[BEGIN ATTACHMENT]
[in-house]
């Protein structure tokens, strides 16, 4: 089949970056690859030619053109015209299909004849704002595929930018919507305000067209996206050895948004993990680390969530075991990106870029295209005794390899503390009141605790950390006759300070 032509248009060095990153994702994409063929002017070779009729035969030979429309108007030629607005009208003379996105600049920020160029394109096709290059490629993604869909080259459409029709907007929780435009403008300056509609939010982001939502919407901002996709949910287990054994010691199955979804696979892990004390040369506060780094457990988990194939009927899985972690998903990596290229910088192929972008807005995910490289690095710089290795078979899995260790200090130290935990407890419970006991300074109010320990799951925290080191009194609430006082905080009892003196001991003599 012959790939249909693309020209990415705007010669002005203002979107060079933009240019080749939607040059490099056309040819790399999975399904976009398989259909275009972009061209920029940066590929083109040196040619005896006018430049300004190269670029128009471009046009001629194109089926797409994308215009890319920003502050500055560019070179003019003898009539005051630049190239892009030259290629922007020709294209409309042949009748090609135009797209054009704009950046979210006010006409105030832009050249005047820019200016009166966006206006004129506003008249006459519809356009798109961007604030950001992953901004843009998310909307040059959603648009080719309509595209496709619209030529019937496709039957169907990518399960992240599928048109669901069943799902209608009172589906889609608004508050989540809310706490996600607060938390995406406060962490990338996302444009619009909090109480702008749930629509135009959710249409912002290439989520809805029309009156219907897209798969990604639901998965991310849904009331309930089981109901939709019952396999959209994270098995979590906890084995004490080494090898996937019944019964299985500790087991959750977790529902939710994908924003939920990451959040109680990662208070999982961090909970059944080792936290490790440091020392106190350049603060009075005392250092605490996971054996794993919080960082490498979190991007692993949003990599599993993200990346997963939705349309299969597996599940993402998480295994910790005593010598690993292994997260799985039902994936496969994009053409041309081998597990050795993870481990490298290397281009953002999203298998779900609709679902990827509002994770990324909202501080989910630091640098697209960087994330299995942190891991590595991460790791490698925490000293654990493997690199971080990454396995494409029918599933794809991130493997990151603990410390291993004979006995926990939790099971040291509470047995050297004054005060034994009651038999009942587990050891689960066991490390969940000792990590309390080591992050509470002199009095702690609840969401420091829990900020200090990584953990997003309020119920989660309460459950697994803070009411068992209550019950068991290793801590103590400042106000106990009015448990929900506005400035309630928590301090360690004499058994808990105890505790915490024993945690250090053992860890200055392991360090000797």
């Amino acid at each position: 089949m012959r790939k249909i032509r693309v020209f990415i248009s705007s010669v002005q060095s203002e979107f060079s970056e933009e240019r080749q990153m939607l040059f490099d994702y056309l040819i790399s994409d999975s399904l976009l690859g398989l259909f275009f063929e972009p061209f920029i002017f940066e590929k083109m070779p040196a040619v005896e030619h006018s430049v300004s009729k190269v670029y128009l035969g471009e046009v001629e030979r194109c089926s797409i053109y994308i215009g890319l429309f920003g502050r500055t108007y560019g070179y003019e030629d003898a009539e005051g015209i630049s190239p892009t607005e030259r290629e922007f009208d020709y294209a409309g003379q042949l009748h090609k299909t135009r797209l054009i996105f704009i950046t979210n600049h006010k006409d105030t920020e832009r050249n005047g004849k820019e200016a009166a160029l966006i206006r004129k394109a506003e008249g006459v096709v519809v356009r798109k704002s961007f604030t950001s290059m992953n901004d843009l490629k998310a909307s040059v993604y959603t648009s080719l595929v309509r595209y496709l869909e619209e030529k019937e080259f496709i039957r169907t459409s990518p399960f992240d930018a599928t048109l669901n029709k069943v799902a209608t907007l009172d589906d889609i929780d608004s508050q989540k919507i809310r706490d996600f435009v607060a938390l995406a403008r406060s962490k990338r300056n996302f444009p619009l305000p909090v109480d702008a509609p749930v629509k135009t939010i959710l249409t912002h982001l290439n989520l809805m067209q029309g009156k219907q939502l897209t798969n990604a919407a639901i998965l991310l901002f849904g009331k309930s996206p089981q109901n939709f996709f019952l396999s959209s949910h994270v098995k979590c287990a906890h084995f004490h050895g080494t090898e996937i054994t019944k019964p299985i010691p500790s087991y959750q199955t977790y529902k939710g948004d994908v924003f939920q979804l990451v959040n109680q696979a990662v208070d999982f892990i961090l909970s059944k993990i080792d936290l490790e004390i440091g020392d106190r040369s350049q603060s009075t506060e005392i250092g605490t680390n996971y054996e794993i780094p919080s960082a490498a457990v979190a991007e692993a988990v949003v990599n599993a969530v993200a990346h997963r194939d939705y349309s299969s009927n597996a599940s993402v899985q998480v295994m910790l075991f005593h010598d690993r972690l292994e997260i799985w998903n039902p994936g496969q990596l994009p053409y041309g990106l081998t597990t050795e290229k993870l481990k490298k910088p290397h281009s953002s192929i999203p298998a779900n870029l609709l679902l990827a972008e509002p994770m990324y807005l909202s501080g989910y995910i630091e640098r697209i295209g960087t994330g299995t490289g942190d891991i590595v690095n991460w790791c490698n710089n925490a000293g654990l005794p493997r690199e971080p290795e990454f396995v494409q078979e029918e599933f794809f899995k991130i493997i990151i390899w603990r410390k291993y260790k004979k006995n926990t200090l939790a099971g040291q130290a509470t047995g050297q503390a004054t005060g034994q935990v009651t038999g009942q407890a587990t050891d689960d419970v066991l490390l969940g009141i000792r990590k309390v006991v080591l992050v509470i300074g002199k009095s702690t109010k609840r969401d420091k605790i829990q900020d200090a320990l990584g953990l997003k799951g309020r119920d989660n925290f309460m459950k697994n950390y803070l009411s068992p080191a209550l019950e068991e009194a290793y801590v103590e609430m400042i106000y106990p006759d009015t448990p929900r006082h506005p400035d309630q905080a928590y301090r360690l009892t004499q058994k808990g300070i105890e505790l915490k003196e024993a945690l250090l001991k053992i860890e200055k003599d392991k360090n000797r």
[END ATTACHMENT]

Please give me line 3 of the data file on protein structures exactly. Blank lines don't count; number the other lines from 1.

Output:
């Amino acid at each position: 089949m012959r790939k249909i032509r693309v020209f990415i248009s705007s010669v002005q060095s203002e979107f060079s970056e933009e240019r080749q990153m939607l040059f490099d994702y056309l040819i790399s994409d999975s399904l976009l690859g398989l259909f275009f063929e972009p061209f920029i002017f940066e590929k083109m070779p040196a040619v005896e030619h006018s430049v300004s009729k190269v670029y128009l035969g471009e046009v001629e030979r194109c089926s797409i053109y994308i215009g890319l429309f920003g502050r500055t108007y560019g070179y003019e030629d003898a009539e005051g015209i630049s190239p892009t607005e030259r290629e922007f009208d020709y294209a409309g003379q042949l009748h090609k299909t135009r797209l054009i996105f704009i950046t979210n600049h006010k006409d105030t920020e832009r050249n005047g004849k820019e200016a009166a160029l966006i206006r004129k394109a506003e008249g006459v096709v519809v356009r798109k704002s961007f604030t950001s290059m992953n901004d843009l490629k998310a909307s040059v993604y959603t648009s080719l595929v309509r595209y496709l869909e619209e030529k019937e080259f496709i039957r169907t459409s990518p399960f992240d930018a599928t048109l669901n029709k069943v799902a209608t907007l009172d589906d889609i929780d608004s508050q989540k919507i809310r706490d996600f435009v607060a938390l995406a403008r406060s962490k990338r300056n996302f444009p619009l305000p909090v109480d702008a509609p749930v629509k135009t939010i959710l249409t912002h982001l290439n989520l809805m067209q029309g009156k219907q939502l897209t798969n990604a919407a639901i998965l991310l901002f849904g009331k309930s996206p089981q109901n939709f996709f019952l396999s959209s949910h994270v098995k979590c287990a906890h084995f004490h050895g080494t090898e996937i054994t019944k019964p299985i010691p500790s087991y959750q199955t977790y529902k939710g948004d994908v924003f939920q979804l990451v959040n109680q696979a990662v208070d999982f892990i961090l909970s059944k993990i080792d936290l490790e004390i440091g020392d106190r040369s350049q603060s009075t506060e005392i250092g605490t680390n996971y054996e794993i780094p919080s960082a490498a457990v979190a991007e692993a988990v949003v990599n599993a969530v993200a990346h997963r194939d939705y349309s299969s009927n597996a599940s993402v899985q998480v295994m910790l075991f005593h010598d690993r972690l292994e997260i799985w998903n039902p994936g496969q990596l994009p053409y041309g990106l081998t597990t050795e290229k993870l481990k490298k910088p290397h281009s953002s192929i999203p298998a779900n870029l609709l679902l990827a972008e509002p994770m990324y807005l909202s501080g989910y995910i630091e640098r697209i295209g960087t994330g299995t490289g942190d891991i590595v690095n991460w790791c490698n710089n925490a000293g654990l005794p493997r690199e971080p290795e990454f396995v494409q078979e029918e599933f794809f899995k991130i493997i990151i390899w603990r410390k291993y260790k004979k006995n926990t200090l939790a099971g040291q130290a509470t047995g050297q503390a004054t005060g034994q935990v009651t038999g009942q407890a587990t050891d689960d419970v066991l490390l969940g009141i000792r990590k309390v006991v080591l992050v509470i300074g002199k009095s702690t109010k609840r969401d420091k605790i829990q900020d200090a320990l990584g953990l997003k799951g309020r119920d989660n925290f309460m459950k697994n950390y803070l009411s068992p080191a209550l019950e068991e009194a290793y801590v103590e609430m400042i106000y106990p006759d009015t448990p929900r006082h506005p400035d309630q905080a928590y301090r360690l009892t004499q058994k808990g300070i105890e505790l915490k003196e024993a945690l250090l001991k053992i860890e200055k003599d392991k360090n000797r």